Interview with Artemis Westenberg – CEO Explore Mars Europe
Why should we spend trillions of dollars needed to colonize Mars, where this money could be better spent on fixing problems on Earth: renewable forms of energy, addressing climate change, better protection against collisions with near-Earth objects?
Well, this is absolutely the wrong premise because you actually need space to solve all the issues that you mentioned. First of all, spending money on space sector doesn’t mean sending it to the space. We give salaries to people who are well equipped to solve interdisciplinary and complex problems regarding space. While doing this, they also solve issues that you named like those connected to the climate change. Without European Copernicus satellites that cost billions of euros, the Europe at the moment – and I’m not talking just Europe because the data from Copernicus program is available for anyone to use on the planet – wouldn’t know as precisely as we do now what’s going on with climate, with fires in the Amazon forest etc. So saying that we are spending money on the space while we should spend it elsewhere is completely wrong because actually we’re spending it on solving all the major problems on the Earth. And we’re doing this using space as a prop to make it possible to concentrate on the problem in different ways than just panicking: oh God. oh God. oh God, climate change is coming.
You are the advocate of the idea that human will walk on Mars in 2033. What does need to happen, in terms of technology and law to make it work?
Regarding law, I’m not sure there is anything that needs to happen. The basic rules, that prevent people from creating a Banana Republic in the space with one principle: the strongest take everything have already been placed in the Outer Space Treaty in 1967. What this document basically says is that space is owned by all of us human beings. What we need to regulate now is what happens when I have a company, I go to space, find an asteroid and start mining it. Is this legal to do? Can I sell products based on that action? That needs to be regulated but to do so we can easily apply here several branches of Public International Law.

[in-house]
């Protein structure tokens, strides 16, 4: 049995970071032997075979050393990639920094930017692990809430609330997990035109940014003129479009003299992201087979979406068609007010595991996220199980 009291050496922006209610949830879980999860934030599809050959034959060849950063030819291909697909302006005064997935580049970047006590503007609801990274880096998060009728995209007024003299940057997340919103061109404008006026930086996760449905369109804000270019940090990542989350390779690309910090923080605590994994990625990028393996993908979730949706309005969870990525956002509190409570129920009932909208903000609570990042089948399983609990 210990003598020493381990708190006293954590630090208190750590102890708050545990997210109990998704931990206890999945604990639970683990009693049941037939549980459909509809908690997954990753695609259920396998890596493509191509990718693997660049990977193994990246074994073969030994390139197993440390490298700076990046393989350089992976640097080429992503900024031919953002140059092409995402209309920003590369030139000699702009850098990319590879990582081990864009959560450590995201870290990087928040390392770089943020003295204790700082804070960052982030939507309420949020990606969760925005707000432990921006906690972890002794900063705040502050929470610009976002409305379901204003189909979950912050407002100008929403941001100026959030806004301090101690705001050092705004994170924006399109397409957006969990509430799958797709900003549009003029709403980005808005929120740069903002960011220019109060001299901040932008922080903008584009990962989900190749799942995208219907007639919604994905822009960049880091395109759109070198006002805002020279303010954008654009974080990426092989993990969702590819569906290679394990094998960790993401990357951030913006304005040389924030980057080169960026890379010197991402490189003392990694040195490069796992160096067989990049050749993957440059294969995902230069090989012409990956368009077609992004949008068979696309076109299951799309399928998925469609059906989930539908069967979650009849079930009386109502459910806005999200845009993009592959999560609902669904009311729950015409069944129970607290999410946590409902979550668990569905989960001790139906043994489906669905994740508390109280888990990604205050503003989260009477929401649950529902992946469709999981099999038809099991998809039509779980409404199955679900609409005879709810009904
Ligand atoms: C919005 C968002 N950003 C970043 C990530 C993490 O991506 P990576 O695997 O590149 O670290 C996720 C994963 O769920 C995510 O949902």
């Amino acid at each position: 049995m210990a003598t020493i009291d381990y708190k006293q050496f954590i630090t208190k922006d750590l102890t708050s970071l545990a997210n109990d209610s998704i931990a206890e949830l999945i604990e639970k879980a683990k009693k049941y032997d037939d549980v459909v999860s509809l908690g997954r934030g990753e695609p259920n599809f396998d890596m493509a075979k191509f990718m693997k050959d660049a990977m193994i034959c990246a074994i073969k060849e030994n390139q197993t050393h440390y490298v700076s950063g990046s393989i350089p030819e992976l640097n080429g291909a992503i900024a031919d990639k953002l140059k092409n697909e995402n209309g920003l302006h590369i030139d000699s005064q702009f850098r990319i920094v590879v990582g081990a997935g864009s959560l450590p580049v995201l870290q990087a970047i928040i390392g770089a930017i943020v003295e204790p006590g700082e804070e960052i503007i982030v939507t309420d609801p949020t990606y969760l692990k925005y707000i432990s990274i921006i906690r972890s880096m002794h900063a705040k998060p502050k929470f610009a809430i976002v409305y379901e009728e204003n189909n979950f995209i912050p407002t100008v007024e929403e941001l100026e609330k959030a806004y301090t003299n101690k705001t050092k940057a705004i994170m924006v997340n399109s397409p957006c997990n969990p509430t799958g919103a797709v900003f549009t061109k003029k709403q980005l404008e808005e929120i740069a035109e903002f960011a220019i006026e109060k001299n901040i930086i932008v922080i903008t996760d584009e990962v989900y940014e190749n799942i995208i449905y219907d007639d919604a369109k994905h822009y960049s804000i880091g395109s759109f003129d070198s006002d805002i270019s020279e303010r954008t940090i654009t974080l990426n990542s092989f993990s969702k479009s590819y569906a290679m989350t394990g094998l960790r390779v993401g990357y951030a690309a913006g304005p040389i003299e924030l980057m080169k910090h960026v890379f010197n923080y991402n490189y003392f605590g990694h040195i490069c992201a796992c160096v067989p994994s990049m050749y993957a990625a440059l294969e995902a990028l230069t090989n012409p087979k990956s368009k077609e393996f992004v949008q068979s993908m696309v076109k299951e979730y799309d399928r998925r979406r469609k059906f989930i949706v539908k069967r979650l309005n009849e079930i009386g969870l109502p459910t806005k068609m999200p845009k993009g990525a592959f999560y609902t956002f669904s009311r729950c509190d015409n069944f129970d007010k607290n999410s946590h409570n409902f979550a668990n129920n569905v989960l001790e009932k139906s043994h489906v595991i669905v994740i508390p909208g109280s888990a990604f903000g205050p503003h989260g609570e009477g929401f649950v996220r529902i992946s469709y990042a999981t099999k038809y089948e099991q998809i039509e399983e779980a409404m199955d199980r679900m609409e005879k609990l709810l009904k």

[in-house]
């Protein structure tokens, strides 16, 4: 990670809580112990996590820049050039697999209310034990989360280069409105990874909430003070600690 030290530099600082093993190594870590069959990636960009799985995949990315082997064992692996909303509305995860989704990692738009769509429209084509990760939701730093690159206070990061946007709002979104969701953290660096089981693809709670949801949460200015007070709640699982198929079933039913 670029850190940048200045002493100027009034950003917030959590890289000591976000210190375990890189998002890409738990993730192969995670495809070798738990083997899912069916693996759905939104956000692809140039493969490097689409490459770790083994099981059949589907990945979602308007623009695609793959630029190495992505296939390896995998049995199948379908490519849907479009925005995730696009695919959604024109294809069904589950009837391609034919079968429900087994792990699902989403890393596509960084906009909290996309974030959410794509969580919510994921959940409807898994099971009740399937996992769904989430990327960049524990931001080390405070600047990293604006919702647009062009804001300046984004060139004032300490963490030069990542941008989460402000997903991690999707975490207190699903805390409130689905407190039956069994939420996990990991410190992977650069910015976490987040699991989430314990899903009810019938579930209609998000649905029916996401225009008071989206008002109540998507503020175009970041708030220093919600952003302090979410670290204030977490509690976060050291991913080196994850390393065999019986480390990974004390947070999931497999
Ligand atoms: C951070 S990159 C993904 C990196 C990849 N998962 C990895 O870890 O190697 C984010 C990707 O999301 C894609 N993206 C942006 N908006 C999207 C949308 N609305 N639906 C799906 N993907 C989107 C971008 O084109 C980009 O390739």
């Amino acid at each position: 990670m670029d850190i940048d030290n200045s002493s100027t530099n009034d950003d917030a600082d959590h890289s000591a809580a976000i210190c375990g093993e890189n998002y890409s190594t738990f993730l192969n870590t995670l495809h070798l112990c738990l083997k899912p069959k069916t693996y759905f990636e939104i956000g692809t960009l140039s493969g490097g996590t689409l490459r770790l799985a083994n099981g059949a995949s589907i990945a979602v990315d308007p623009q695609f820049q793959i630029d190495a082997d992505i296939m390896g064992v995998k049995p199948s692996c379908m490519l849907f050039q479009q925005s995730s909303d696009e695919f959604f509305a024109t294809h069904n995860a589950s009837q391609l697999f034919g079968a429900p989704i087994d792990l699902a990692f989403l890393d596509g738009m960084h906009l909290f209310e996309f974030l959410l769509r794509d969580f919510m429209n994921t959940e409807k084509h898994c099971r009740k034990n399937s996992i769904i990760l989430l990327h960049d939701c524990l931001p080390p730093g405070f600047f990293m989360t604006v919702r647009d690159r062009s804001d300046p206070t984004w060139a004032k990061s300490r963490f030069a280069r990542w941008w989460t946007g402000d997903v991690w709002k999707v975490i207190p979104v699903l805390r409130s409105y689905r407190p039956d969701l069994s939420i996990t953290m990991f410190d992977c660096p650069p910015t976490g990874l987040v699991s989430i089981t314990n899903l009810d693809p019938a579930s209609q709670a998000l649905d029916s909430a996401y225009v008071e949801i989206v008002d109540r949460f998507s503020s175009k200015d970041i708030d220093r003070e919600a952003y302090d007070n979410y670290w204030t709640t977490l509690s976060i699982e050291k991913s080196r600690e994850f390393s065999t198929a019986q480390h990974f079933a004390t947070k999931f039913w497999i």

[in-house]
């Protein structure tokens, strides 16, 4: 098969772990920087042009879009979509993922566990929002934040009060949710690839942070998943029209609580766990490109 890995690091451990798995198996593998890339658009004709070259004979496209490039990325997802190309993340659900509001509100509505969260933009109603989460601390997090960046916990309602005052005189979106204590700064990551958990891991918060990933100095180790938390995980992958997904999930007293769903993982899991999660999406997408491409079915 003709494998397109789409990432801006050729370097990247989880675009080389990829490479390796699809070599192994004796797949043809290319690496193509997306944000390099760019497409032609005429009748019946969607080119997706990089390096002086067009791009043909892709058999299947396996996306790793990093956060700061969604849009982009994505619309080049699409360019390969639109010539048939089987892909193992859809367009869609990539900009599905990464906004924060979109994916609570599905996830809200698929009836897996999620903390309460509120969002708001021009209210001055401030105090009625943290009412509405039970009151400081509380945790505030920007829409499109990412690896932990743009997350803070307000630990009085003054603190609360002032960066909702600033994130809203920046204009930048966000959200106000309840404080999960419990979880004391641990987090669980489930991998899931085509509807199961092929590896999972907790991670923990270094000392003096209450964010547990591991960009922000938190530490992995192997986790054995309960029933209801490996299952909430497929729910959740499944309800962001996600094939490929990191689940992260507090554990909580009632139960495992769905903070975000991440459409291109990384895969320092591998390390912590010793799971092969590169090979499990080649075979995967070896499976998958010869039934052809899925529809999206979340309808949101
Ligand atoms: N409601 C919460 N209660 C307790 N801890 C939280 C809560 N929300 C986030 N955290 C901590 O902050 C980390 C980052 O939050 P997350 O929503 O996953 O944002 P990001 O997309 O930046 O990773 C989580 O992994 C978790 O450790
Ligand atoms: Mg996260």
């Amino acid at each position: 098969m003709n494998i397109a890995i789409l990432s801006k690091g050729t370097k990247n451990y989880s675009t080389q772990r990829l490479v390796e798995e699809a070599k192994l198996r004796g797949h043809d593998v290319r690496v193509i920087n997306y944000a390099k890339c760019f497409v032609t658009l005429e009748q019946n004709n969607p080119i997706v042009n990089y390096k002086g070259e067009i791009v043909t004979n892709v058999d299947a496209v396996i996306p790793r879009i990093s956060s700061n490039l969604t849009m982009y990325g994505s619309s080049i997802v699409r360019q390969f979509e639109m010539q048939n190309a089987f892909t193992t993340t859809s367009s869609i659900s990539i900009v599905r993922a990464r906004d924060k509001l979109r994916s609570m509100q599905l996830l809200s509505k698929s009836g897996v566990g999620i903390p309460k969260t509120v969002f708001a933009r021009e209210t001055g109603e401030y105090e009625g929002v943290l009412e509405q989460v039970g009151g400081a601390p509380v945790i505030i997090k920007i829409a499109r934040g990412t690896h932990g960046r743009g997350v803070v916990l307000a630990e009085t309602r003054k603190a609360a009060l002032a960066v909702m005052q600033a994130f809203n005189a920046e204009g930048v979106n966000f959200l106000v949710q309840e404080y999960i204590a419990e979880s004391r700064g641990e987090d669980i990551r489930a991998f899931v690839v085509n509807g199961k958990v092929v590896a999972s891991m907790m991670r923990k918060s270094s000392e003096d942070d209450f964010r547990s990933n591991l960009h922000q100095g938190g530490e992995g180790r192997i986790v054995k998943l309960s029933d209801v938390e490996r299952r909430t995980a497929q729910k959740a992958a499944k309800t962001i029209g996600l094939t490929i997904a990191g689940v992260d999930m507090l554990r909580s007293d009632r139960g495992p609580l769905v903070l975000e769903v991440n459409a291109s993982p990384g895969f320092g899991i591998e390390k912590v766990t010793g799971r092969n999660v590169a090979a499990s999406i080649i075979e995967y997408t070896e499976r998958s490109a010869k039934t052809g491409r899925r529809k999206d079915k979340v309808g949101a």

When it comes to technology, one of the biggest challenges right now is building a lander that is capable of landing safely 40 000 kilograms. And this is not just the weight of the lander and four-six people crew. We’re also talking here food for several months, science equipment, suits to wear outside. Together it makes about forty thousand kilograms and that is without the weight of rover and elements of the habitat that could potentially be send to the planet earlier. To show the scale of that challenge it is suffice to say that at the moment the heaviest package we have landed was only a thousand kilograms and that was the Curiosity rover.
Another field that we need to improve to make us safer in space is a medical sector. You see, what happened to Scott Kelly during his 340 days stay on ISS (the astronaut’s eye developed a thicker retinal nerve which might long-term impair his vision ed.) doesn’t happen to every astronaut. What’s more, he’s been to space several times before for a shorter period of time and it hasn’t occurred then. So we need the technology and knowledge to assess what caused his problems and as a result who else is in the spectrum of the risk. Because if we can predict that you might develop a similar vision problem and I won’t, then we will know which one of us can safely be sent out there.
Of course those are just the highlights, we could talk for hours about what else need to be improved. The space suits could be better, the rovers could be better but those are not considered the showstoppers. After all, it’s just the matter of scale, we already have the technology to develop it, we just need to make it stronger, safer and more robust.
Right next to where we talk, 28 teams from 13 countries compete in European Rover Challenge – the international Martian rovers competition. If our next goal is to design robots which will perform action by themselves rather than just assist people, isn’t it better to colonize Mars with rovers instead of humans?